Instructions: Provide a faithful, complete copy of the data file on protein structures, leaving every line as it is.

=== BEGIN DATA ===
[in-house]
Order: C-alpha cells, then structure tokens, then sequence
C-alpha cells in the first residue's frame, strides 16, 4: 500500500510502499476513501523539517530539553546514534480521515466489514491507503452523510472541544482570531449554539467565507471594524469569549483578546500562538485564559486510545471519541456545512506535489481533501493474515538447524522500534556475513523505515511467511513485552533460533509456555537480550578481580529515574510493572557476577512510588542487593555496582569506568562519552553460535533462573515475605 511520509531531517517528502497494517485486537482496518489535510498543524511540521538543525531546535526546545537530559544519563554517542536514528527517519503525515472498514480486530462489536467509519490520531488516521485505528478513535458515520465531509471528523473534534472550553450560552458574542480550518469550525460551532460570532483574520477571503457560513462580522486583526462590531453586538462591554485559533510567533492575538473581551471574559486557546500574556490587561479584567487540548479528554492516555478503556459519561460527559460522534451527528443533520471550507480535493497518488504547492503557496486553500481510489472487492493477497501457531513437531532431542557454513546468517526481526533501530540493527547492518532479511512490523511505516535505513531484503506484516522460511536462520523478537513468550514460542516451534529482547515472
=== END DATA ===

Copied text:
[in-house]
Order: C-alpha cells, then structure tokens, then sequence
C-alpha cells in the first residue's frame, strides 16, 4: 500500500510502499476513501523539517530539553546514534480521515466489514491507503452523510472541544482570531449554539467565507471594524469569549483578546500562538485564559486510545471519541456545512506535489481533501493474515538447524522500534556475513523505515511467511513485552533460533509456555537480550578481580529515574510493572557476577512510588542487593555496582569506568562519552553460535533462573515475605 511520509531531517517528502497494517485486537482496518489535510498543524511540521538543525531546535526546545537530559544519563554517542536514528527517519503525515472498514480486530462489536467509519490520531488516521485505528478513535458515520465531509471528523473534534472550553450560552458574542480550518469550525460551532460570532483574520477571503457560513462580522486583526462590531453586538462591554485559533510567533492575538473581551471574559486557546500574556490587561479584567487540548479528554492516555478503556459519561460527559460522534451527528443533520471550507480535493497518488504547492503557496486553500481510489472487492493477497501457531513437531532431542557454513546468517526481526533501530540493527547492518532479511512490523511505516535505513531484503506484516522460511536462520523478537513468550514460542516451534529482547515472